Section 14(1)(c) of the Code empowers the Adjudicating Authority to declare a moratorium forbidding or prohibiting foreclosure, recovery, or enforcement of any security interest created by the Corporate Debtor in respect of its property.

Moreover, Section 3(31) of the Code defines the expression “security interest”. As per the definition, “security interest” also includes a transaction or an arrangement that secures payment or performance of an obligation. However, its proviso excludes the guarantee of performance or performance guarantee from the purview of the definition. Thus, this inclusion of the performance of obligations and exclusion of the performance-based guarantees from the definition of “security interest” had created a lot of ambiguity and the same is evident in various case laws discussed further.

Apart from that, the amendment in Section 14(3)(b) of the Code made it clear that declaration or provisions of moratorium shall not apply to a surety under a contract of guarantee. While the amendment cleared the uncertainty regarding the invocation of third-party guarantees during the existence of moratorium, the ambiguity regarding the parties in dispute continued to exist for a long time till recently.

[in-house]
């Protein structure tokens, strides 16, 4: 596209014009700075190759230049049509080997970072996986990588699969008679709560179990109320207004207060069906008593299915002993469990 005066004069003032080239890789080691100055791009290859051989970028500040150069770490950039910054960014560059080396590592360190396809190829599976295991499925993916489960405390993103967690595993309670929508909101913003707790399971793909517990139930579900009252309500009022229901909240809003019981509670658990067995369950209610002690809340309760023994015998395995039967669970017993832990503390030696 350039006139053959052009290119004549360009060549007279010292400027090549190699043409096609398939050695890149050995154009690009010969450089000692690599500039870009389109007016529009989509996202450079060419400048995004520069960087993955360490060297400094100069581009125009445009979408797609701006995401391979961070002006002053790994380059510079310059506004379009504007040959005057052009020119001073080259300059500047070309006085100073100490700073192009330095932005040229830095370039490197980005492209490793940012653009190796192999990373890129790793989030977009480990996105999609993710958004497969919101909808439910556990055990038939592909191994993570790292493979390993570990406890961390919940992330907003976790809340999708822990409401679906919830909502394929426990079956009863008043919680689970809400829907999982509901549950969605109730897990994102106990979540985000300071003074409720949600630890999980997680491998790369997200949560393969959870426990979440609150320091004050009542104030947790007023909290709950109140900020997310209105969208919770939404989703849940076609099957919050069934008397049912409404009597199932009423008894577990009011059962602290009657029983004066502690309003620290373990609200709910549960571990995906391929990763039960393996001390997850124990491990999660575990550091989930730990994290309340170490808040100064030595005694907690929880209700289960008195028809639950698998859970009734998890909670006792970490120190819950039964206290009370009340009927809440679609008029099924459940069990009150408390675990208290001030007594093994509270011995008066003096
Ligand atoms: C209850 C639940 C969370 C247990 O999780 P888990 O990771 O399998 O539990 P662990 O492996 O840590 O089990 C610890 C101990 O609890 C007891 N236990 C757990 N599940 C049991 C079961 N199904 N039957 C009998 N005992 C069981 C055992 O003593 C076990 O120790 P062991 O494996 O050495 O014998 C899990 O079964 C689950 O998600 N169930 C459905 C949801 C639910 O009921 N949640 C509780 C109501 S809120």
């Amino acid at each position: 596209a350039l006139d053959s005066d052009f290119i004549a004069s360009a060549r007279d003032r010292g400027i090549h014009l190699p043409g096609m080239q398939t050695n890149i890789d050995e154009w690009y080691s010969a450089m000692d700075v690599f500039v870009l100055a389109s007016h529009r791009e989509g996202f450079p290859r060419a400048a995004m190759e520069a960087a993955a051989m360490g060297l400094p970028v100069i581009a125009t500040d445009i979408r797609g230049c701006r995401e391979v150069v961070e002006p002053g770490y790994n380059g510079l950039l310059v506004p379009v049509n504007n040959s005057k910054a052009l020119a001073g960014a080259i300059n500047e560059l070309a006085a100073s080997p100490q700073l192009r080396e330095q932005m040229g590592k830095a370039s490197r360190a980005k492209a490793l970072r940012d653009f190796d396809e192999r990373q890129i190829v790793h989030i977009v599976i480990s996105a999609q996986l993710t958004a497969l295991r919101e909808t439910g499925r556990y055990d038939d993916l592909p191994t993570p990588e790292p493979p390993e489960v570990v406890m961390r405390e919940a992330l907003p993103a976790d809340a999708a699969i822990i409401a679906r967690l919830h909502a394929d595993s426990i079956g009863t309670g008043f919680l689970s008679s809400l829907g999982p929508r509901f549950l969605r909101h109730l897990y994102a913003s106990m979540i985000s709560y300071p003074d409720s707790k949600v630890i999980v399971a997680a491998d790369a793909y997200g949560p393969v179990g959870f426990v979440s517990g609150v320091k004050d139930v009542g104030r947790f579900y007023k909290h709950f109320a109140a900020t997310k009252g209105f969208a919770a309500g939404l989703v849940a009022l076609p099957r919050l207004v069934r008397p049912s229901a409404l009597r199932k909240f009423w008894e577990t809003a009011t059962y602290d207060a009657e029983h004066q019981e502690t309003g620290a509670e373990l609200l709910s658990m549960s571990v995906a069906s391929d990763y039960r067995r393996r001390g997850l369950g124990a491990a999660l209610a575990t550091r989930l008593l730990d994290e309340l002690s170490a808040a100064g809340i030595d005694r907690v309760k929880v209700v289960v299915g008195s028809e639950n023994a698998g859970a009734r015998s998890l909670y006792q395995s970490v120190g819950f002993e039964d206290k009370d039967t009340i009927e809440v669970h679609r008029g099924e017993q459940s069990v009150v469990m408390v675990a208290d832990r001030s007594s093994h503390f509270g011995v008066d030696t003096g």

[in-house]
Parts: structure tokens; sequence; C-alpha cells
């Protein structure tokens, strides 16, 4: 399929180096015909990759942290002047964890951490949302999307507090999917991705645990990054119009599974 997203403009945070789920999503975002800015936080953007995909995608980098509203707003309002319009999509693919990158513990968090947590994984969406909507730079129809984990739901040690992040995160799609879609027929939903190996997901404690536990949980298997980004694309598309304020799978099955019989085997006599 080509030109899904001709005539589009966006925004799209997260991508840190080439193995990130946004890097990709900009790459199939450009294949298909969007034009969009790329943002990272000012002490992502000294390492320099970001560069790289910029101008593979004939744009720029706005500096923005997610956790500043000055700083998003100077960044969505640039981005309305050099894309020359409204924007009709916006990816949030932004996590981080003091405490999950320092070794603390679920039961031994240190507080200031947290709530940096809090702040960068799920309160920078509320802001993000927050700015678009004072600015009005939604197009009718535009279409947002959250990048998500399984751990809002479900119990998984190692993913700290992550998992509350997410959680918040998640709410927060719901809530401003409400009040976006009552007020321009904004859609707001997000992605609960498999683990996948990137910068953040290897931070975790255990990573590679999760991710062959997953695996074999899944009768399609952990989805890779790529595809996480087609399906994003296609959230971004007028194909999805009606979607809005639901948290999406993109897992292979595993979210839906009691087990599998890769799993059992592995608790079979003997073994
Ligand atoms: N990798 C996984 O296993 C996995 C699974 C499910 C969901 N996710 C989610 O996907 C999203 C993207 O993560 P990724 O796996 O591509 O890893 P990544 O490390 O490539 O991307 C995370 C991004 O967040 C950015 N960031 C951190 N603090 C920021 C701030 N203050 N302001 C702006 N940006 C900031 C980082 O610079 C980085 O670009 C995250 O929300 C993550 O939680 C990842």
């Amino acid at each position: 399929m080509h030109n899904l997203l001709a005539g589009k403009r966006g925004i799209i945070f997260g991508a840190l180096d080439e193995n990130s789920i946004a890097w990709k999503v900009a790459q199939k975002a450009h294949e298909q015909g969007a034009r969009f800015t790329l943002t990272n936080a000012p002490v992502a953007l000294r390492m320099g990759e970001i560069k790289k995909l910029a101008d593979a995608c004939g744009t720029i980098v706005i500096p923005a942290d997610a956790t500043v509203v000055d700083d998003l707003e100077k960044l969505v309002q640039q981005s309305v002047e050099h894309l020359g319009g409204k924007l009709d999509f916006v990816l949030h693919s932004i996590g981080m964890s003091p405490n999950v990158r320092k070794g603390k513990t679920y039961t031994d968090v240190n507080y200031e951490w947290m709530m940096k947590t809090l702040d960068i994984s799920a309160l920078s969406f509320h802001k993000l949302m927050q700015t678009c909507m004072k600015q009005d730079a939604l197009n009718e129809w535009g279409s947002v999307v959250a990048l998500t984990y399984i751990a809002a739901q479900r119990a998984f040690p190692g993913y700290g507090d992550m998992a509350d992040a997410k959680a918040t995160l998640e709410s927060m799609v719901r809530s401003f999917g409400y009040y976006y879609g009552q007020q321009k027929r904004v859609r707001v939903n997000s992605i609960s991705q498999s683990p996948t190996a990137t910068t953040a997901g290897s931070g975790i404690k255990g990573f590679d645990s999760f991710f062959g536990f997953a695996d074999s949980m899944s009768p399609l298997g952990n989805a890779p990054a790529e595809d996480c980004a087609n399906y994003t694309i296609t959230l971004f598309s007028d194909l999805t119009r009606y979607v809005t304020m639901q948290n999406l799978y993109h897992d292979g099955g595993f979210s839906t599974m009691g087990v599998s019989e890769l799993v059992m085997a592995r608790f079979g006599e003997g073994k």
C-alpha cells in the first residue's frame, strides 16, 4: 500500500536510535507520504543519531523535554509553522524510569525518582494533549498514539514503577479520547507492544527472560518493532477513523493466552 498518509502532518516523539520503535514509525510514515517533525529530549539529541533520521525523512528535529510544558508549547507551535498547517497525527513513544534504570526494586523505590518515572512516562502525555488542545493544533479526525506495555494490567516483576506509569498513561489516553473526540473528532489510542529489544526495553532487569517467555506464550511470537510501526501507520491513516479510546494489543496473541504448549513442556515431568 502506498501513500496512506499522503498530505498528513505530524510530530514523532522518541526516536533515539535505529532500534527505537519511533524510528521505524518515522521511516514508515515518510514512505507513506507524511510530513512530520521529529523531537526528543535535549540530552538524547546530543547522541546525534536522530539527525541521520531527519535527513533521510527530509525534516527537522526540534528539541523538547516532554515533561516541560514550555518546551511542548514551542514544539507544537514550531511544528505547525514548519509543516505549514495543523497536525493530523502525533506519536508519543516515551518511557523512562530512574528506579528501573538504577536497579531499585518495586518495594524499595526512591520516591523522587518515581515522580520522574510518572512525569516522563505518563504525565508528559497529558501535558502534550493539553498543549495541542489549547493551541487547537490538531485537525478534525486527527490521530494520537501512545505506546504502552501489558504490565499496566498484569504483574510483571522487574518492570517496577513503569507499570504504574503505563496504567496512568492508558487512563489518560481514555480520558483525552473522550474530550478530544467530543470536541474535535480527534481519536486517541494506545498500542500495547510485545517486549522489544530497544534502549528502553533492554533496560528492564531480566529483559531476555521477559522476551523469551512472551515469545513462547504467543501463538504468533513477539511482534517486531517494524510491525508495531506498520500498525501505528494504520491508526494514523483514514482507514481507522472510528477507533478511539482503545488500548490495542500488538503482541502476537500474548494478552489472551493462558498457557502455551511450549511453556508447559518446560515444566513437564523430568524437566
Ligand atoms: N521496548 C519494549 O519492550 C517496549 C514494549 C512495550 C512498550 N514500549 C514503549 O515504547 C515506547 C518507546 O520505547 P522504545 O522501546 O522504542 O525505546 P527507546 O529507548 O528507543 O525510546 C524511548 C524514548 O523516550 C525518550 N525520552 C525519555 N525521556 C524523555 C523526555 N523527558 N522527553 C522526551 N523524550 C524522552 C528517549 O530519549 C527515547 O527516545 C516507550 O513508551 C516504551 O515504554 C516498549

Whether or not a bank guarantee can be invoked during the moratorium period can be best understood through the judicial and quasi-judicial pronouncements. In the past, various tribunals and courts have expressed their diverse views regarding the invocation of PBG and NPBG after the declaration of a moratorium.

The IBC mandates that once the insolvency resolution process gets initiated, all the transactions, affairs, and conducts of the Corporate Debtor must be regulated by the Resolution Professional (hereinafter referred to as “RP”). In the case of Corporation Bank v. Amtek Auto Ltd., the Hon’ble NCLT held that after the declaration of the moratorium, the financial institutions have to act on the directions of the RP and the corporate guarantees cannot be invoked if the same has not been approved by the RP.